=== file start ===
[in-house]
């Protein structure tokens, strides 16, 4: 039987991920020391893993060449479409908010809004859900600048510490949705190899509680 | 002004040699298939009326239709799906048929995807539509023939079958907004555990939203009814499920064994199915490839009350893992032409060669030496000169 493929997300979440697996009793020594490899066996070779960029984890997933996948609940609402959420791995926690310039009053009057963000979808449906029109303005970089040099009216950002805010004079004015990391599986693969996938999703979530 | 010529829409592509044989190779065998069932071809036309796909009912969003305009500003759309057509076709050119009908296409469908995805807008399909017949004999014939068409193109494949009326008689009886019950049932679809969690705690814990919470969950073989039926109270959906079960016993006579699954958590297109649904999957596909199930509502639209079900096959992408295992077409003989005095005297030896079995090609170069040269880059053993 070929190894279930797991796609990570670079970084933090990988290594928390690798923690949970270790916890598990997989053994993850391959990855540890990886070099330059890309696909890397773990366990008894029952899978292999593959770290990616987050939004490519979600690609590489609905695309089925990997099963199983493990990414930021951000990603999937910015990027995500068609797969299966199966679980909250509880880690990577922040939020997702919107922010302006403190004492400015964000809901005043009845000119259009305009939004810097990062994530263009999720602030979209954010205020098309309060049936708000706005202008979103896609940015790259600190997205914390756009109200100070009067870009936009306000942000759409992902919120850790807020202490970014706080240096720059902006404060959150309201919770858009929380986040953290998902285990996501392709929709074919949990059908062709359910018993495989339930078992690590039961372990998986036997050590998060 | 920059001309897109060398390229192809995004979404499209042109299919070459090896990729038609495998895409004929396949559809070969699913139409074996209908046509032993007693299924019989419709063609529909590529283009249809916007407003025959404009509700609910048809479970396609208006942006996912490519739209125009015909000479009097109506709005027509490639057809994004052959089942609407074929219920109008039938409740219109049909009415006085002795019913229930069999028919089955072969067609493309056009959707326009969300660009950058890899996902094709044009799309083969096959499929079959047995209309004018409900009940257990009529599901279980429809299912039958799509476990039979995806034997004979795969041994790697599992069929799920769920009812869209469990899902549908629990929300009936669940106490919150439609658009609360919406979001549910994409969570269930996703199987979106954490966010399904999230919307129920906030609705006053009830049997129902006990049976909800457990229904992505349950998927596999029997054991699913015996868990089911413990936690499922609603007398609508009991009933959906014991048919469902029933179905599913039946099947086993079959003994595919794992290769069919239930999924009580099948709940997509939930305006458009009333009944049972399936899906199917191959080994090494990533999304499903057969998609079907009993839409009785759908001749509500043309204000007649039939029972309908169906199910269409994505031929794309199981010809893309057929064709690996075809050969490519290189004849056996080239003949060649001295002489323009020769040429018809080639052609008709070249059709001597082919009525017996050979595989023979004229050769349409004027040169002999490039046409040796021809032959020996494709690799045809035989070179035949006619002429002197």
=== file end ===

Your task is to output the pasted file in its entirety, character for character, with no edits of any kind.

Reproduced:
[in-house]
């Protein structure tokens, strides 16, 4: 039987991920020391893993060449479409908010809004859900600048510490949705190899509680 | 002004040699298939009326239709799906048929995807539509023939079958907004555990939203009814499920064994199915490839009350893992032409060669030496000169 493929997300979440697996009793020594490899066996070779960029984890997933996948609940609402959420791995926690310039009053009057963000979808449906029109303005970089040099009216950002805010004079004015990391599986693969996938999703979530 | 010529829409592509044989190779065998069932071809036309796909009912969003305009500003759309057509076709050119009908296409469908995805807008399909017949004999014939068409193109494949009326008689009886019950049932679809969690705690814990919470969950073989039926109270959906079960016993006579699954958590297109649904999957596909199930509502639209079900096959992408295992077409003989005095005297030896079995090609170069040269880059053993 070929190894279930797991796609990570670079970084933090990988290594928390690798923690949970270790916890598990997989053994993850391959990855540890990886070099330059890309696909890397773990366990008894029952899978292999593959770290990616987050939004490519979600690609590489609905695309089925990997099963199983493990990414930021951000990603999937910015990027995500068609797969299966199966679980909250509880880690990577922040939020997702919107922010302006403190004492400015964000809901005043009845000119259009305009939004810097990062994530263009999720602030979209954010205020098309309060049936708000706005202008979103896609940015790259600190997205914390756009109200100070009067870009936009306000942000759409992902919120850790807020202490970014706080240096720059902006404060959150309201919770858009929380986040953290998902285990996501392709929709074919949990059908062709359910018993495989339930078992690590039961372990998986036997050590998060 | 920059001309897109060398390229192809995004979404499209042109299919070459090896990729038609495998895409004929396949559809070969699913139409074996209908046509032993007693299924019989419709063609529909590529283009249809916007407003025959404009509700609910048809479970396609208006942006996912490519739209125009015909000479009097109506709005027509490639057809994004052959089942609407074929219920109008039938409740219109049909009415006085002795019913229930069999028919089955072969067609493309056009959707326009969300660009950058890899996902094709044009799309083969096959499929079959047995209309004018409900009940257990009529599901279980429809299912039958799509476990039979995806034997004979795969041994790697599992069929799920769920009812869209469990899902549908629990929300009936669940106490919150439609658009609360919406979001549910994409969570269930996703199987979106954490966010399904999230919307129920906030609705006053009830049997129902006990049976909800457990229904992505349950998927596999029997054991699913015996868990089911413990936690499922609603007398609508009991009933959906014991048919469902029933179905599913039946099947086993079959003994595919794992290769069919239930999924009580099948709940997509939930305006458009009333009944049972399936899906199917191959080994090494990533999304499903057969998609079907009993839409009785759908001749509500043309204000007649039939029972309908169906199910269409994505031929794309199981010809893309057929064709690996075809050969490519290189004849056996080239003949060649001295002489323009020769040429018809080639052609008709070249059709001597082919009525017996050979595989023979004229050769349409004027040169002999490039046409040796021809032959020996494709690799045809035989070179035949006619002429002197």